Deputy Foreign Minister Sedat Önal will meet Wednesday with his U.S. counterpart John Sullivan to discuss bilateral issues in Turkish-American relations.
Önal heads a Turkish delegation to Washington, which includes three officials from the justice, finance and foreign ministries.
The main issue discussed during the meeting, which will take place at the State Department behind closed doors, will be the arrest of U.S. pastor Andrew Brunson in Turkey on terror charges.
Sullivan will host Önal in the late morning, according to a schedule the department published Wednesday.
Separately, a U.S. Treasury official said: "I can confirm Treasury officials are meeting with the Turkish delegation today."
The Turkish delegation's visit comes in the wake of Washington imposing sanctions against its NATO ally's Justice Minister Abdulhamit Gül and Interior Minister Süleyman Soylu. The sanctions were announced citing the ministers' roles in the Brunson case.
Brunson was arrested after a secret witness in a criminal probe into the Gülenist Terror Group (FETÖ) testified against him. At the time of his arrest, authorities were preparing to deport Brunson and his wife Norine Lyn Brunson for "actions threatening national security."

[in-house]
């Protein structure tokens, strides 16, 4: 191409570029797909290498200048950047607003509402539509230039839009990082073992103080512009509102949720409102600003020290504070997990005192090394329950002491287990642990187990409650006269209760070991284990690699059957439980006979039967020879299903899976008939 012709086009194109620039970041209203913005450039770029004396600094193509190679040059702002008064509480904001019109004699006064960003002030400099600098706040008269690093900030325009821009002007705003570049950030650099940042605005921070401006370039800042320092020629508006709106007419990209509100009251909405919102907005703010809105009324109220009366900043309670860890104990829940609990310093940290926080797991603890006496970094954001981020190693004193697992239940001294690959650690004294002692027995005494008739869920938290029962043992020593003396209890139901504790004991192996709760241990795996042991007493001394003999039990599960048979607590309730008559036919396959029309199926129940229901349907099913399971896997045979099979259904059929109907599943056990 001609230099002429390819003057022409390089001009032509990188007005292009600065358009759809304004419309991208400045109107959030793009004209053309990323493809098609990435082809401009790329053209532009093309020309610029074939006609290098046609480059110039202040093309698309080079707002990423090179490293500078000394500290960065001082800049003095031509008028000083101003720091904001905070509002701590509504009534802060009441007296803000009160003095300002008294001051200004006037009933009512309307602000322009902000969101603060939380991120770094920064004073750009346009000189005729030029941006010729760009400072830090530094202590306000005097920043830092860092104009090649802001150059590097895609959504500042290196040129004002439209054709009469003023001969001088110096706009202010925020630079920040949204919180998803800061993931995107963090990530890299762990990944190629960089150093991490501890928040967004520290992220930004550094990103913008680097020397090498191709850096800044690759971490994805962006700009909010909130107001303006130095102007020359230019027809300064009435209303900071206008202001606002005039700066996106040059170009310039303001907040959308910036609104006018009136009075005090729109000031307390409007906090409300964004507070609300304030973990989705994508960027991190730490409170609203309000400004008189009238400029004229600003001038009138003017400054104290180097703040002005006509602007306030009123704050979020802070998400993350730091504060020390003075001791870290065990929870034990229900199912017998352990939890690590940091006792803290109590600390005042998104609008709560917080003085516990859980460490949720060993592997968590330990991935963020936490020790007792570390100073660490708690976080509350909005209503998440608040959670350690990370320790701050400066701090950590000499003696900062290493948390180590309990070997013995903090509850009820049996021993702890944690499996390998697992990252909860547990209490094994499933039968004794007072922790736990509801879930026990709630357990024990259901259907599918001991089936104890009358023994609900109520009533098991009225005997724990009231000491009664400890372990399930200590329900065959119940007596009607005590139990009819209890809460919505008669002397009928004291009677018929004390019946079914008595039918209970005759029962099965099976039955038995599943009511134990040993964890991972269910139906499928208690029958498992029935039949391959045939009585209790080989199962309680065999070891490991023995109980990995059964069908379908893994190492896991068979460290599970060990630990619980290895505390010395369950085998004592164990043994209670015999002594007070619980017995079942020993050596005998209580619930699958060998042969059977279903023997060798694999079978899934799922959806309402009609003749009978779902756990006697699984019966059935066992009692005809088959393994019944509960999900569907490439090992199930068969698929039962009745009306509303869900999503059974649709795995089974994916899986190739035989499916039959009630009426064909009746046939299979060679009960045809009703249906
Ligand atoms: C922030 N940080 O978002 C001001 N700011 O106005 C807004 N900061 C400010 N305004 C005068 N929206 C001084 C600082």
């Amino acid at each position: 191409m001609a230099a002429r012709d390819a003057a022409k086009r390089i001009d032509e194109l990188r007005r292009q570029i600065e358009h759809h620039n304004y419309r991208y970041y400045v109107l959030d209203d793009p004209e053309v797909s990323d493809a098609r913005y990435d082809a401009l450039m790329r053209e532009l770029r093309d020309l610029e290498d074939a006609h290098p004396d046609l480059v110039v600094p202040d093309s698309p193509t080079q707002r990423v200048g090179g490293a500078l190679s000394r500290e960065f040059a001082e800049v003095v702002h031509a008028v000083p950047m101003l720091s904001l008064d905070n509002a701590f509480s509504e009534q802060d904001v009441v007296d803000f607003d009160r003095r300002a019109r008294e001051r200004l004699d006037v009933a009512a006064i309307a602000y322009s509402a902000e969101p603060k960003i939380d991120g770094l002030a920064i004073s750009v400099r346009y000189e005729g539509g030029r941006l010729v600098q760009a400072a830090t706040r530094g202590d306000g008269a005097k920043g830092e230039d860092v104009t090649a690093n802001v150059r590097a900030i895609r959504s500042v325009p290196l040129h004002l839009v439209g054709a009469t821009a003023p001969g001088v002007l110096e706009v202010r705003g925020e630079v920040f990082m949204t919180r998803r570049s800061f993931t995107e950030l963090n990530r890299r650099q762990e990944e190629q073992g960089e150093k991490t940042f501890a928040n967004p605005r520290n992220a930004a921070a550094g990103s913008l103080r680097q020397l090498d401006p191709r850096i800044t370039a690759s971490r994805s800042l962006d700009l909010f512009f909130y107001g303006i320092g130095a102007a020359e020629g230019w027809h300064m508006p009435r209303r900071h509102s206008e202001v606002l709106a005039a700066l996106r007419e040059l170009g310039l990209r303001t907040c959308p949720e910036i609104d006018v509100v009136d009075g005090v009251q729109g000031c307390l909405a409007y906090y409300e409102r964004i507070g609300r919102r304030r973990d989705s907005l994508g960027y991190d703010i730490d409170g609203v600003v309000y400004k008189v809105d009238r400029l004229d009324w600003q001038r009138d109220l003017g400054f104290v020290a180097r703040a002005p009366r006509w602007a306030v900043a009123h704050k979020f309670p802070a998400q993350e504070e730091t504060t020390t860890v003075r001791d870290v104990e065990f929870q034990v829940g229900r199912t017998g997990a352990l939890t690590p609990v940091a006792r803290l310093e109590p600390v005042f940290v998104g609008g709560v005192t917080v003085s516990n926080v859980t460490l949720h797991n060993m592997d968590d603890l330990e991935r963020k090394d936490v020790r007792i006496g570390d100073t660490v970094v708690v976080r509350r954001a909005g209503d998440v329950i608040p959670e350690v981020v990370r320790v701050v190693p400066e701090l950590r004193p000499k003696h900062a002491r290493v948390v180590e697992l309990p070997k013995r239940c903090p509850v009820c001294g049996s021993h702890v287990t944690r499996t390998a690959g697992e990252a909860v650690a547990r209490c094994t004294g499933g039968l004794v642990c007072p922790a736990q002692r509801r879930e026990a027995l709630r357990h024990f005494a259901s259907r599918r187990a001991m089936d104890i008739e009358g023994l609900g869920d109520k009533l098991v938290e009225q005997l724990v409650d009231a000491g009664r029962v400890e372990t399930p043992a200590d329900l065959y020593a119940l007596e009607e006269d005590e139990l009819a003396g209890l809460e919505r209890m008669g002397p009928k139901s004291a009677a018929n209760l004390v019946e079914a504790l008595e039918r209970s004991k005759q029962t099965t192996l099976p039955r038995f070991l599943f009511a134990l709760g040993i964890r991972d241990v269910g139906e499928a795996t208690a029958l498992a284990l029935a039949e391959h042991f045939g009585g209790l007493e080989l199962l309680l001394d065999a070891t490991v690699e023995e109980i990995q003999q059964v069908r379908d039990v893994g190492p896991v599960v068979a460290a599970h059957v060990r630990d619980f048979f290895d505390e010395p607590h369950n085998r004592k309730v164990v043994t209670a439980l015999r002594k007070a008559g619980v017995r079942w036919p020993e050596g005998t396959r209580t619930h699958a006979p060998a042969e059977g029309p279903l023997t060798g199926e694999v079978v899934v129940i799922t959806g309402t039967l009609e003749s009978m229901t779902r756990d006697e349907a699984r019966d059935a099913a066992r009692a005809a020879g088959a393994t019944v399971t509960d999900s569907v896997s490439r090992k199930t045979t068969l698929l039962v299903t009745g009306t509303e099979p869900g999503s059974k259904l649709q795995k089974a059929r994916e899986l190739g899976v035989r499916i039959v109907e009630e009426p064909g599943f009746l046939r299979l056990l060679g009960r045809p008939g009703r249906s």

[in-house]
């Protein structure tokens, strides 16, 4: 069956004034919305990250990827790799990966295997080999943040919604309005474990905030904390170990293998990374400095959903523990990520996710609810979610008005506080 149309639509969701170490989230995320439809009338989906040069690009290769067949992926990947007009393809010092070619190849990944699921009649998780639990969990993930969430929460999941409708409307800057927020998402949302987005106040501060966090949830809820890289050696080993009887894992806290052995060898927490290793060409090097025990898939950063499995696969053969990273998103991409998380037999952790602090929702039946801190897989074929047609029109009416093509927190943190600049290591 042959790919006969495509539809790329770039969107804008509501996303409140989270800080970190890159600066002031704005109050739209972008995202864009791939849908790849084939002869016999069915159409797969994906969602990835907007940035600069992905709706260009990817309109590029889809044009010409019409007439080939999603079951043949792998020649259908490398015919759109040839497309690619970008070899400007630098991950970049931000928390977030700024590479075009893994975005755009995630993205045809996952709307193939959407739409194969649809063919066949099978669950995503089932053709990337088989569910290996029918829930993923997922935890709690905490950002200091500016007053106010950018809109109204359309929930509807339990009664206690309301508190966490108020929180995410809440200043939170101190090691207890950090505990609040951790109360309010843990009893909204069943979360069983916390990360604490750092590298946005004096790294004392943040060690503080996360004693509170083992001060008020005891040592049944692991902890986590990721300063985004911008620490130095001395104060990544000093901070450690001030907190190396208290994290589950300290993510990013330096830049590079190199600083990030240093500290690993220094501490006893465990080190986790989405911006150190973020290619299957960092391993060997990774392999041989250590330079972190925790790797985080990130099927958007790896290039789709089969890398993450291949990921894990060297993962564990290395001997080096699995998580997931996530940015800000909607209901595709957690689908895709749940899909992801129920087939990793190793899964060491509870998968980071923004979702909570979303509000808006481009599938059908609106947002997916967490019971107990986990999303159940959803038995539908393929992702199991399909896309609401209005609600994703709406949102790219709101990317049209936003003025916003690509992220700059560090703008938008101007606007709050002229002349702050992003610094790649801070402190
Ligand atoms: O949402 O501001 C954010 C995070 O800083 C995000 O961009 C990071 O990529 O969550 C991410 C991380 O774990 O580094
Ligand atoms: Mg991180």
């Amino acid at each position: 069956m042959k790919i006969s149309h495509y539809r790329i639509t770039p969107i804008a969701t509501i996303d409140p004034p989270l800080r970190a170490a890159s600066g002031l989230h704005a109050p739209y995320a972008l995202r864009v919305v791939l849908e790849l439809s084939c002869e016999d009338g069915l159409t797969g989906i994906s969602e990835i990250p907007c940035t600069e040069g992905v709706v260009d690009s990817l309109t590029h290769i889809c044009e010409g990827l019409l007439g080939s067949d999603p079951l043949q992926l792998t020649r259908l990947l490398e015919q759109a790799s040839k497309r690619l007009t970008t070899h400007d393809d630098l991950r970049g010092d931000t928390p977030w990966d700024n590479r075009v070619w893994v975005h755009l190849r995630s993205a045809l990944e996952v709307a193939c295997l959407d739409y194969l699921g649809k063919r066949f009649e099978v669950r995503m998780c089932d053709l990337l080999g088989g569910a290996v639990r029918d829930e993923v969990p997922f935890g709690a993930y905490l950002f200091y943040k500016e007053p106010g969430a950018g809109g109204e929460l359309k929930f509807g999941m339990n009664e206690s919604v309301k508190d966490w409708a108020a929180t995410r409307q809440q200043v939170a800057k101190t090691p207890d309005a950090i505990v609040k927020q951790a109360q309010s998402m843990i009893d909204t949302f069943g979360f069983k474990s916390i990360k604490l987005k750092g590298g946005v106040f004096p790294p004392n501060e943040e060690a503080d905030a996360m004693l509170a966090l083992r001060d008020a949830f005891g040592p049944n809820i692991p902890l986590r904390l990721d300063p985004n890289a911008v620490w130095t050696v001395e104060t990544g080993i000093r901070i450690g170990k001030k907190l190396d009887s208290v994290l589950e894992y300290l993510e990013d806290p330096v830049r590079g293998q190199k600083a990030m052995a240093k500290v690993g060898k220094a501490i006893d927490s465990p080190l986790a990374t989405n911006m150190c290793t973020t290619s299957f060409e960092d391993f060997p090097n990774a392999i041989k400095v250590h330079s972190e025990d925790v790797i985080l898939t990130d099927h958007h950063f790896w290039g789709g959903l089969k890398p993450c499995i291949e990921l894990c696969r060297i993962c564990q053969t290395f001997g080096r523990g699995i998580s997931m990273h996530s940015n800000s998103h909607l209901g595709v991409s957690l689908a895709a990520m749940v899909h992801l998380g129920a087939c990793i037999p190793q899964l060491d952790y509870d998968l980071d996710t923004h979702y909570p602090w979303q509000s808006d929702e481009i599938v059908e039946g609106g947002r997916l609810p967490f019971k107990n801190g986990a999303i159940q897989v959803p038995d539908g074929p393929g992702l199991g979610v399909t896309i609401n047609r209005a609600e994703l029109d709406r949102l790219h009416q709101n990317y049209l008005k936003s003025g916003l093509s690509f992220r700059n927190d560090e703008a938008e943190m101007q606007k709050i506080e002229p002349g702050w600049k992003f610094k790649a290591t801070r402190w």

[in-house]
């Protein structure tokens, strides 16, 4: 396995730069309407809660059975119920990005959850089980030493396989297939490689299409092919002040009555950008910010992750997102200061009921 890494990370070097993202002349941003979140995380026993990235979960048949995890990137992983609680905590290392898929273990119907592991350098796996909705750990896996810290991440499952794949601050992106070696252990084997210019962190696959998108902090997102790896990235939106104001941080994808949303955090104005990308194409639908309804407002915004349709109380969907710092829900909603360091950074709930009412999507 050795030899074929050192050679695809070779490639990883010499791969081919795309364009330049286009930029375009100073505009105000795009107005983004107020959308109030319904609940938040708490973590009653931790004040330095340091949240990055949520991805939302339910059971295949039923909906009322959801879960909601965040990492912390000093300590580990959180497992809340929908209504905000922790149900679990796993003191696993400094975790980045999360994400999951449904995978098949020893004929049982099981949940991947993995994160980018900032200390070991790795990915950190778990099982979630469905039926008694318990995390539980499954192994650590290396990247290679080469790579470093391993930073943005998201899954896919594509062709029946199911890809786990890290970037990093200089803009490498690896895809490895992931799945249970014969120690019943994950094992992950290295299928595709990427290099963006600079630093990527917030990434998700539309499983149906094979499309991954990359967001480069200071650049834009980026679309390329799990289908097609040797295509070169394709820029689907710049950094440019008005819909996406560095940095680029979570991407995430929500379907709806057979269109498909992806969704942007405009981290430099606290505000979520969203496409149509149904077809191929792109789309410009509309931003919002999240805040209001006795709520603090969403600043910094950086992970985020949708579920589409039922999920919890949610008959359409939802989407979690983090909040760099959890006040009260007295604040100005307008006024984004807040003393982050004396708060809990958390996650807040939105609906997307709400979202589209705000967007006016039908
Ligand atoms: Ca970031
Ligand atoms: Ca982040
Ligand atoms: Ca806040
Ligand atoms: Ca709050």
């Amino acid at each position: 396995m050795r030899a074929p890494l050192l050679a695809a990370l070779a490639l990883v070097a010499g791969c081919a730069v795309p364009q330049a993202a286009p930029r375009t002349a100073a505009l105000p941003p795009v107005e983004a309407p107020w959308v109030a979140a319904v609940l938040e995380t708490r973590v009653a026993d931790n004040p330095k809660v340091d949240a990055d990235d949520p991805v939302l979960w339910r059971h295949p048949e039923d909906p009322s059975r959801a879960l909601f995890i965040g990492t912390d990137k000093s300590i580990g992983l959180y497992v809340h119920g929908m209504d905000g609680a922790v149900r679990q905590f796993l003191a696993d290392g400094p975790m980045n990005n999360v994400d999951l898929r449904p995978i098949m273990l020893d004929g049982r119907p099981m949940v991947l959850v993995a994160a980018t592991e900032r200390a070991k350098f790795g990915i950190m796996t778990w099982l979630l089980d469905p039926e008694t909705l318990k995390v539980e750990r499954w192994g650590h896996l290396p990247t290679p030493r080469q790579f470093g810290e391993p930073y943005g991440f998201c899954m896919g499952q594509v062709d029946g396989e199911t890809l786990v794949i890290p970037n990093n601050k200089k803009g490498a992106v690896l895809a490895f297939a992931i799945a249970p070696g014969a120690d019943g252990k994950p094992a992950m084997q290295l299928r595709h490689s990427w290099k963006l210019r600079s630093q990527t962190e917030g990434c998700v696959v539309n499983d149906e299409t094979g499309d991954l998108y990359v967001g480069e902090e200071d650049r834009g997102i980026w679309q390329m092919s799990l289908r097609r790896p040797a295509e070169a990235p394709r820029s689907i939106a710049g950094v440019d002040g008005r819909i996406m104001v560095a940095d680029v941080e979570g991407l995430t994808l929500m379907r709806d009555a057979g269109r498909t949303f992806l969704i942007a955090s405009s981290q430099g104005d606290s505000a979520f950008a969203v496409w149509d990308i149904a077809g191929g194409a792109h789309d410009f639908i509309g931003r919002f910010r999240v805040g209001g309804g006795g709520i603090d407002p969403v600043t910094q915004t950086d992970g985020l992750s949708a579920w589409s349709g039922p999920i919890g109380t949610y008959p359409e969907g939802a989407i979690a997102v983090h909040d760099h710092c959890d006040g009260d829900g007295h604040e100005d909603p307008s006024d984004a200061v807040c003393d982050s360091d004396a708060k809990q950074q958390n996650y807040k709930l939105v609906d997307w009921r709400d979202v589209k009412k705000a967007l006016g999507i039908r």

Using threatening rhetoric, Washington has repeatedly called for the release of Brunson, while Ankara has reiterated that Brunson's case is being handled by the courts and the government cannot intervene. Brunson is scheduled to appear before a court in October for his third hearing after the court rejected an appeal for his release in a July 18 hearing.
Relations between the two NATO allies deteriorated to an unprecedented extent after Washington decided to impose sanctions. Ankara called on their counterparts in the U.S. to come to their senses as they deemed the decision illogical and have been trying to solve the matter through diplomatic channels.
Trade issues and differences on Syria have also strained the two countries' relationship.
Washington is reviewing Turkey's duty-free access to U.S. markets, while Ankara has imposed retaliatory tariffs on U.S. goods in response to American steel and aluminum tariffs. The U.S. review could affect $1.7 billion of Turkish exports.